On September 1, Hungary closed its borders to most foreigners in anticipation of what some might consider to be the onset of the second wave of the coronavirus epidemic in the country, as the number of recognized active cases more than doubled in a single week from 885 on August 25 to 1,820 on September 1.
Gergely Gulyás, the head of the Prime Minister’s Office, said the measure marks a return to restrictions in place during the initial wave of COVID-19 infections in the spring and were warranted because of the rising number of new cases.
Exceptions to the entry ban will be made for convoys of soldiers, some business people, some cross-border commuters, transit traffic and diplomats, he said. Hungarians returning from abroad after September 1 will be required to produce two negative COVID-19 tests, 48 hours apart, to be exempted from a mandatory 14-day quarantine.
At a meeting on August 31 in Bled, Slovenia, the Czech Prime Minister Andrej Babis had asked Prime Minister Viktor Orbán to allow Czech nationals into Hungary who had already booked rooms in the country for September, Minister of Foreign Affairs and Trade Peter Szijjártó said on his Facebook page.
An agreement was reached allowing Czech citizens with a recent negative COVID-19 test entry into Hungary and, after further negotiations, the “Czech example” was also applied to the other Visegrad Group members, Poland and Slovakia, he added. A decree issued by Szijjártó published in the latest issue of the official gazette Magyar Közlöny will also allow commuters from Croatia, Slovenia, Austria, Slovakia, Ukraine, Romania and Serbia to enter Hungary for periods of up to 24 hours as long as they remain within 30 kilometers of the border.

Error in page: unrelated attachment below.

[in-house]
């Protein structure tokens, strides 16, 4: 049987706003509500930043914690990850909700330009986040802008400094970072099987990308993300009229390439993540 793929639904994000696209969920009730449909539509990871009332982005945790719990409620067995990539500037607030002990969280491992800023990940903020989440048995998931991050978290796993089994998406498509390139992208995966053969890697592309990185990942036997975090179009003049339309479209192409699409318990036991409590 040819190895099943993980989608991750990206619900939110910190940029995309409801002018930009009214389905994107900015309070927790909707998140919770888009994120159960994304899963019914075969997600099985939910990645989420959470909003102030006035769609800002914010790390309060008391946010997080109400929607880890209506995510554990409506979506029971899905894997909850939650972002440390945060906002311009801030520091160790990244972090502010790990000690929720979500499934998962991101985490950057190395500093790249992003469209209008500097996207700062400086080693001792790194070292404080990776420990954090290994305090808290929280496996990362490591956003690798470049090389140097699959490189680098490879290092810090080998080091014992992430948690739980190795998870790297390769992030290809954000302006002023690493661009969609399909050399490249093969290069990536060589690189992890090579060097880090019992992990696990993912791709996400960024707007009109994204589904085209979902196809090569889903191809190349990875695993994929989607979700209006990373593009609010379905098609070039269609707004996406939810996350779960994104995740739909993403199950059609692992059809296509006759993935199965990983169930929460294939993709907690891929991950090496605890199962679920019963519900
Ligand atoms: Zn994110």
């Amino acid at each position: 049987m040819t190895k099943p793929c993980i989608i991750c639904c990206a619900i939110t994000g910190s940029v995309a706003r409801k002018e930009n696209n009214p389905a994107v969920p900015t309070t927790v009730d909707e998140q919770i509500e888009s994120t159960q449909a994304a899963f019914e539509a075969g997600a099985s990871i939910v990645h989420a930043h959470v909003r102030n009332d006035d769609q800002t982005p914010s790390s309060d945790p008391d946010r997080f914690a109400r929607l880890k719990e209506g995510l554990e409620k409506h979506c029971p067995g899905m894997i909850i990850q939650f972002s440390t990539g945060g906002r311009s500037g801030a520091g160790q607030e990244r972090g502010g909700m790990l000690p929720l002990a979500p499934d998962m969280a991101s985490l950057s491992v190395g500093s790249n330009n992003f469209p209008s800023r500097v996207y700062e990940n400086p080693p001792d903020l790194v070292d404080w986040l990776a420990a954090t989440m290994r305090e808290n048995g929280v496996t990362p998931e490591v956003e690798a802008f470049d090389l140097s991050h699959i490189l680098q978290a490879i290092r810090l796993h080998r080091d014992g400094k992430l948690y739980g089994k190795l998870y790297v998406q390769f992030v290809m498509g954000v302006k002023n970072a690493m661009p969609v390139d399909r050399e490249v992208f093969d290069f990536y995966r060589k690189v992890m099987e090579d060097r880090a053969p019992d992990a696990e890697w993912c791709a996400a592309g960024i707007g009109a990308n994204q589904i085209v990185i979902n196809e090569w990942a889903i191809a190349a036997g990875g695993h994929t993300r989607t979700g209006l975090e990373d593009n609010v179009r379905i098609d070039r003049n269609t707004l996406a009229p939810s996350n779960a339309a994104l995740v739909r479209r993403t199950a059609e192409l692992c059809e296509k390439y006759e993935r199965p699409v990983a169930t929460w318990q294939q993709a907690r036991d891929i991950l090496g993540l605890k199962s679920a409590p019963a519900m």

Domestic firms centered around travel and tourism, already compromised by the effects of the coronavirus so far this year, have had to make several adjustments according to this recent development.
The Hungarian National Chamber of Hunting has petitioned for a similar travel ban exemption for visiting foreign hunters, because they do not visit popular places frequented by tourism, but travel to the sparsely populated countryside, coming into contact with a minimal number of people there, the chamber argues, adding that it the sector makes much of its money at this time of year.
Hungarian low-fare airline Wizz Air said its operational capacity is likely to be lower than anticipated in the third quarter of its business year because of renewed travel restrictions, emphasizing that the persistent mobility restrictions across the network are likely to keep capacity at around 60% in October-December, as opposed to the 80% it had previously anticipated.
In other travel-related news, MÁV-Start said it would reimburse the price of any international tickets for September without handling costs, regardless of the destination country, if the passenger chooses to cancel the trip. The news came after the state-owned rail company announced it was removing sleeping and dining cars from its international routes, effective September 1.
Recently launched Czech Railway company RegioJet will be suspending its operations in Hungary for September, Continental Railway Solution Kft., who licenses the firm in Hungary, told economic daily Világgazdaság (Global Economy).
Though hit hard by the fall in foreign traffic, tourism was still boosted by domestic travelers, especially when it came to rural accommodation, the vice-president of the National Association of Rural and Agrotourism, Géza Szabó, told conservative daily Magyar Nemzet (Hungarian Nation) .
Accordingly, Zoltán Guller, head of the Hungarian Tourism Agency (MTÜ), told Magyar Nemzet that the country’s tourism industry needs to focus on domestic travelers, saying that “business policy for the commercial accommodations sector, catering and event organizers needs to be tailored to a new, domestic-centered tourism.”
He said the country’s tourism industry could be supported by domestic travelers choosing to vacation in-country, adding that a record 1.2 million Hungarians stayed in local commercial accommodations in July.
MTÜ intends to continue this approach in light of the renewed travel restrictions, launching a nationwide tourism stimulus campaign from September 9, where participating service providers will have special offers available until October 15.